An emerging trend in employment law has started to take hold, requiring employers to offer paid sick leave to workers. As of July 1, 2015, California and Massachusetts are required to offer paid sick leave. Bills introduced in many other states are advancing and likely to follow.
Before last year, only Connecticut and several cities, such as New York City and San Francisco, had a paid sick leave laws. That’s about to change. As of July 1, 2015, California and Massachusetts require employers to offer paid sick leave. Many other states are likely to follow. In fact, Oregon’s governor just signed a bill into law that will require businesses in Oregon to offer sick leave beginning on January 1, 2016, making Oregon the fourth state to require paid sick leave.
Bills have been introduced in Hawaii, Vermont, Delaware, and Rhode Island and are advancing with the potential to pass paid sick leave laws next. New York, Illinois, and New Jersey may enact paid sick leave laws eventually.
The paid sick leave laws passed so far share some common elements. Employers are typically required to offer an hour of paid sick leave for every thirty hours worked or an amount not less than 40 hours per year. Nearly every paid sick leave law requires employees to be able to use paid sick leave for family care.
The various state laws also have their differences. Some states give employers multiple options to provide paid sick leave. California, for example, allows employers to choose between accrual and lump sum methods.
Recommended steps if a paid sick leave law is enacted in your state:
- Review all current and new paid leave policies for compliance.
- Decide whether lumping vacation, personal, and sick leave together would be better for your organization and, if applicable, for which specific employee groups.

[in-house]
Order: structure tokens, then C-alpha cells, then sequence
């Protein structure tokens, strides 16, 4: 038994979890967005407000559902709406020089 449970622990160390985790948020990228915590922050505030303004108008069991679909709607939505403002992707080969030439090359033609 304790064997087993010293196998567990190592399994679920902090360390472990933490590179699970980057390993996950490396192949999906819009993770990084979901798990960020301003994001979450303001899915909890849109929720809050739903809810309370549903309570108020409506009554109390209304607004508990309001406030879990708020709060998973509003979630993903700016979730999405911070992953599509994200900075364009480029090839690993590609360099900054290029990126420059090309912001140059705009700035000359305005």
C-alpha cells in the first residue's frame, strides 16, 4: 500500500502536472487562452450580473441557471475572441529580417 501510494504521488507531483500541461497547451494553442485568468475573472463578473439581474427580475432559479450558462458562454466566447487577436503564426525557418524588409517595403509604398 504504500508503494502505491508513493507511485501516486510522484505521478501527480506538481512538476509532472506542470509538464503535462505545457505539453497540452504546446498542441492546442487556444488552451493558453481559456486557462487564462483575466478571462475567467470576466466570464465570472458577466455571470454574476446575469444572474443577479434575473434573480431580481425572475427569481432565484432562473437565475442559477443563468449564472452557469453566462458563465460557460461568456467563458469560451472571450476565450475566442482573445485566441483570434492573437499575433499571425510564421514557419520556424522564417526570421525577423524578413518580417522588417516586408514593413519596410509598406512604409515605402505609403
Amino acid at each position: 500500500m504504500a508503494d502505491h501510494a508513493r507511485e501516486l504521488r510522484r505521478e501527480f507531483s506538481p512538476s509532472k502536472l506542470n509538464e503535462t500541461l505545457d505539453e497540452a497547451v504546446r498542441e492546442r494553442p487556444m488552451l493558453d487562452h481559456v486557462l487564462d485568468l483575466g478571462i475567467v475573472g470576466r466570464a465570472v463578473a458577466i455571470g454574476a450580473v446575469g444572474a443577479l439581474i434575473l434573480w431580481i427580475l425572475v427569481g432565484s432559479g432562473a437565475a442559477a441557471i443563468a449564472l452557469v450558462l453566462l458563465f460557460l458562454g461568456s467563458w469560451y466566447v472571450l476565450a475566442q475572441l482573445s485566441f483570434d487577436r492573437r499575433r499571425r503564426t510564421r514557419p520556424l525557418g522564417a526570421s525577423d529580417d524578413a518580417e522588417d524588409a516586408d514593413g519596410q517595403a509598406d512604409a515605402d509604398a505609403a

- Determine which employees work in places with paid sick leave laws and consider whether a one-size-fits-all policy or location-specific policies would be better.
- Confirm that usage terms, accrual, coverage, carry-over, and any vesting rules meet minimum requirements.
- Review the employee notice requirements, e.g., paystubs and workplace posters.
- Update your handbook and distribute it to employees.
Most states do not require paid sick leave to be separated from general time off, but existing paid time off policies must meet all the minimum requirements of the law. Given all these variables, some employers may find it easier to update their current sick leave policy while others may decide to create a new policy from scratch. Remember that combining vacation and paid sick leave together may alter whether the time needs to be paid at termination. In other words, if you use “paid time off” to cover sick and vacation leaves, regulations on both sick leave and vacation – whichever are most beneficial to the employee – will apply.
Even if your state has no paid sick leave law, it never hurts to review your paid leave programs. Make sure that your written policy for your paid leave benefits is in place and makes sense to your employees.
The Paid Sick Leave Trend, HR Advisor Newsletter/ July 2015
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